Animal protein trading firm consolidates brand among Arabs

Brazilian company Kit International and New Zealander Garra merged and are now under Garra International brand. Arab countries are the company’s primary market. It plans to multiply its revenue fivefold in ten years.

Bruna Garcia Fonseca

São Paulo – Kit International is an animal protein trading firm established in 2011 by Brazilian businessman Frederico Kaefer (pictured above). Garra is a New Zealand trading company founded by Egyptian Ali Mossalem 26 years ago. Two years ago, the two companies formed a joint venture and now work together, expanding their global participation in the trade of beef, poultry, lamb, and pork. Last week, the new name of the merger between the two companies, which now goes by Garra International, was announced. The company intends to multiply its revenue fivefold in ten years, from USD 200 million to USD 1 billion.

Kaefer is the CEO of Garra International. He told ANBA the company has been supplying the Arab market since the beginning, being its main focus. Until the merger, he said Kit sold only beef and poultry, and now with Garra, it also started selling lamb, which the Arabs widely consume. “Things came together because we already had a structured operation and an office in the United Arab Emirates, and Ali had this structure in Egypt, so we complemented each other,” said Kaefer.

Garra International is a member of the Arab Brazilian Chamber of Commerce (ABCC) and operates in Arab countries like Egypt, Saudi Arabia, and the UAE, its main markets, as well as Jordan, Iraq, Kuwait, Bahrain, Qatar, Oman, Palestine, Yemen, and Algeria. “I have already visited almost every country, and every year I go to local shows and Gulfood; I just did not go this year because of the pandemic, but we will next year,” he said. Gulfood is the largest food and beverage show in the Middle East.

The new Garra currently handles 120,000 tons of animal protein every year, selling to around 500 customers in over 60 countries. The trading firm works with several slaughterhouses, from the largest to medium and small ones. In Brazil, mostly beef and poultry are produced, but the company also buys from other countries, such as Uruguay, the United States, Australia, and New Zealand.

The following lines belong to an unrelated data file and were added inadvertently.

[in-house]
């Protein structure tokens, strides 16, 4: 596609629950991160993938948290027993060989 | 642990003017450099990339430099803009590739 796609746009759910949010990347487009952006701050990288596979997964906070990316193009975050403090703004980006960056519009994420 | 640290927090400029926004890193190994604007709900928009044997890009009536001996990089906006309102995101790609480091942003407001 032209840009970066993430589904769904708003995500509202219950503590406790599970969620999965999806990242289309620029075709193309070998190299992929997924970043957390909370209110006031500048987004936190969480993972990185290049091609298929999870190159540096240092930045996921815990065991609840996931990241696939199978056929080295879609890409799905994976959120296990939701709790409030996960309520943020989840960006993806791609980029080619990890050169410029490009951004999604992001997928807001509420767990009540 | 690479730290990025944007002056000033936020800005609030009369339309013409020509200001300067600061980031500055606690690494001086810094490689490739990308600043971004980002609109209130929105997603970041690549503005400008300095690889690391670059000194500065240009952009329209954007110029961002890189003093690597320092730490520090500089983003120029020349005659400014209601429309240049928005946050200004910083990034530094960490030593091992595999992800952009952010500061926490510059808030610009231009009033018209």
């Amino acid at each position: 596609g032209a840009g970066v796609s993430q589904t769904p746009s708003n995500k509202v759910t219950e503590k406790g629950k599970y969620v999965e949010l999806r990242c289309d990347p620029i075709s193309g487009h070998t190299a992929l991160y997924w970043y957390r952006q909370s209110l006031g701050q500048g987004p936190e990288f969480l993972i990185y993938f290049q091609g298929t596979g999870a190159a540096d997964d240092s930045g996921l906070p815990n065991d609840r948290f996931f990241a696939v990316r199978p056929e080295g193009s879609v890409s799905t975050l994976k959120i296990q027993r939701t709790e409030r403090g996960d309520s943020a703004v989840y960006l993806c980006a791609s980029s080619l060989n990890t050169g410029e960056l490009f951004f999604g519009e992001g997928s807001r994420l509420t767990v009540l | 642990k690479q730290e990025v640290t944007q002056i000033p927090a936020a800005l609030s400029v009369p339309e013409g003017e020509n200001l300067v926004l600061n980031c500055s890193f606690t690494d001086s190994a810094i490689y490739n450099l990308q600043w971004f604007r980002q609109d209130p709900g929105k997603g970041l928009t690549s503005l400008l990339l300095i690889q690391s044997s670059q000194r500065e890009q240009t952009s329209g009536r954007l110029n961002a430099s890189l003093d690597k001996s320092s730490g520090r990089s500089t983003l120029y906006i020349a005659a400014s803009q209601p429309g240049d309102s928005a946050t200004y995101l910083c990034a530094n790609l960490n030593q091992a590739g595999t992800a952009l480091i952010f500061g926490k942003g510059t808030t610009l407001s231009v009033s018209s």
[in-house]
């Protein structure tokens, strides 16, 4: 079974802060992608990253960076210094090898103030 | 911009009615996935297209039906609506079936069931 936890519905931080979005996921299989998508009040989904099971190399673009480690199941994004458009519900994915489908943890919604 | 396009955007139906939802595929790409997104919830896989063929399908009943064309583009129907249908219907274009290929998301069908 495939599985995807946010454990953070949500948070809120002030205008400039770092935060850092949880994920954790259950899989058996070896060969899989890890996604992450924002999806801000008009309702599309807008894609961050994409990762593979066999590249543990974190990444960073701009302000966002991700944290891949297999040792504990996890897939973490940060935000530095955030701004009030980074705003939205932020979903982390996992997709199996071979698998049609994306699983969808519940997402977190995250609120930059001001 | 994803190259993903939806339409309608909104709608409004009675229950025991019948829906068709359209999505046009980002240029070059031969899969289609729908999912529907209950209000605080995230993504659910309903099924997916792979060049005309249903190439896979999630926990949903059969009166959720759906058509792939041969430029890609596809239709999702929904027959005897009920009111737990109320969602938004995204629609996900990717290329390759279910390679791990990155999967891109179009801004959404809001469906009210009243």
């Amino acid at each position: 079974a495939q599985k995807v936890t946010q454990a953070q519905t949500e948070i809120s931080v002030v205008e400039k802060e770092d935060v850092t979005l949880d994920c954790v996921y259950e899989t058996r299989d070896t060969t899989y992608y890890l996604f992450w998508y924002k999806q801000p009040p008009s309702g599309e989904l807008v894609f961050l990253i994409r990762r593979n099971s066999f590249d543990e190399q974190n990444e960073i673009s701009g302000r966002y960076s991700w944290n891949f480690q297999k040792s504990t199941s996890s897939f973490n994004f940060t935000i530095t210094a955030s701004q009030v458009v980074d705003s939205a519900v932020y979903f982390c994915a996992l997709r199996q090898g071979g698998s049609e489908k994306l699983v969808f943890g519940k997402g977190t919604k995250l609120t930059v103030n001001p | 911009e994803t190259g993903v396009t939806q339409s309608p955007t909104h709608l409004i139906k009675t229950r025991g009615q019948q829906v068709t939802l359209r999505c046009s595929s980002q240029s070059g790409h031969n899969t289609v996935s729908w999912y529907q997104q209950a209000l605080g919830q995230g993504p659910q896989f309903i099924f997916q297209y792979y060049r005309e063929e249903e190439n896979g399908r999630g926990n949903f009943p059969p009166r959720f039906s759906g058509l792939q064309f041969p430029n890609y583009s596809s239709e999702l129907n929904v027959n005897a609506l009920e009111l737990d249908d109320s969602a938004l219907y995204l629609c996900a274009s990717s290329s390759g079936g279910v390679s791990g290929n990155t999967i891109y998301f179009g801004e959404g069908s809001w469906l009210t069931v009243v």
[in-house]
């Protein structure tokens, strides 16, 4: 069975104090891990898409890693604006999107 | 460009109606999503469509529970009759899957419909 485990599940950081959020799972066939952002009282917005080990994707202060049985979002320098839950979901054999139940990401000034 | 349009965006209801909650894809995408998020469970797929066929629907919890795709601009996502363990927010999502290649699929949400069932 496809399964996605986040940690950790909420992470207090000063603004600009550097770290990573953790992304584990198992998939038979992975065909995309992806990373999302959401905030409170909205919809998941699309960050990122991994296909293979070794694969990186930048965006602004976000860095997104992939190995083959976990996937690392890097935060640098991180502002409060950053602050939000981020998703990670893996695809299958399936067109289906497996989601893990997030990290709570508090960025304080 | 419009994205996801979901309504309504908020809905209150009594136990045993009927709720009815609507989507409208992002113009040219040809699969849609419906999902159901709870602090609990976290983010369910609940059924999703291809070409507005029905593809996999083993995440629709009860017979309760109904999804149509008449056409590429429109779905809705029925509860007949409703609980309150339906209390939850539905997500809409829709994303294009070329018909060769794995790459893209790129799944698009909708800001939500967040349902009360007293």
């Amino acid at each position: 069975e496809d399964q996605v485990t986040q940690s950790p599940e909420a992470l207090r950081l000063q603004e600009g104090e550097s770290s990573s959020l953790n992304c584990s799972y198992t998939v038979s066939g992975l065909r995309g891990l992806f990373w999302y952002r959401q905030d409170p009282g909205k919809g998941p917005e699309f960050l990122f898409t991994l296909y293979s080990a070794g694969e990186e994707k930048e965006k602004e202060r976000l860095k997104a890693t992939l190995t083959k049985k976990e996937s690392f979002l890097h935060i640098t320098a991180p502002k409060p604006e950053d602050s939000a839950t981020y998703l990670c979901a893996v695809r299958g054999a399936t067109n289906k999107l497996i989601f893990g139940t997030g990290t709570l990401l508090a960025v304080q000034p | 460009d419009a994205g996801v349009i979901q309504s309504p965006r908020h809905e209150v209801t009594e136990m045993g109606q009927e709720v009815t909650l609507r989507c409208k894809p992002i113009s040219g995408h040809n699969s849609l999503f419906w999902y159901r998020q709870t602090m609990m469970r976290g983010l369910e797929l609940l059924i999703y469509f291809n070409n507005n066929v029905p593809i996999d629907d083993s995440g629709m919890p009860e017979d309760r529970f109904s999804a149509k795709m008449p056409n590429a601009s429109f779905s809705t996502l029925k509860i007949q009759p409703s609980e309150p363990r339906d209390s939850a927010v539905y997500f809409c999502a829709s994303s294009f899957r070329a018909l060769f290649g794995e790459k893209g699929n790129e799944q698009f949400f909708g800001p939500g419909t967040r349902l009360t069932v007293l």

According to Kaefer, the Arabs want easy delivery and nationalization of the product and payment terms. “The Arab market is very rigorous in terms of quality, delivery time, and price. It is demanding in every way and a robust market also in terms of relations. We have learned a lot from this loyal market; when you do a job well done, build relationships, trust for them is very important; we make strong ties with them, and we will use all this experience to pursue the new challenges that lie ahead,” he said.

The businessman stated that the trading company differentiates itself by being a facilitator throughout the entire chain; slaughterhouses, customers, distributors, and food processors. “We have a local presence in the main markets, over ten countries. In addition to the main production centers and a solid logistics structure, we provide business intelligence services, customized financial solutions, and facilitate payments. This entire structure, combined with the expertise, allows customers to focus on their main business,” he said.

Garra sells to end customers, small distributors, supermarket chains, processing plants, and foodservice chains. Poultry represents 40% of the trading business; beef, 30%; lamb, 20%; and pork, 10%; approximately. “Our halal producers do not have other products, they do not have swine, so there is no risk of contamination,” guaranteed Kaefer.

He explained that after the merger, managements by protein type were established in the company, in addition to the entire commercial structure by territory, “to ensure sustainable growth and that we continue to do our job well done,” he said.

After several analyzes and researches over the two years of the merger, they decided to consolidate a single brand with a single visual identity presented to the public on July 12.

Garra means ‘small oasis’ in Arabic, and for the Asian public too, while in Latin America, it means strength, according to Kaefer. “Added to the company’s 26 years in the market, the decision to continue with that name was unanimous,” he stated. Ali Mossalem is now a board member of the company.

Translated by Elúsio Brasileiro

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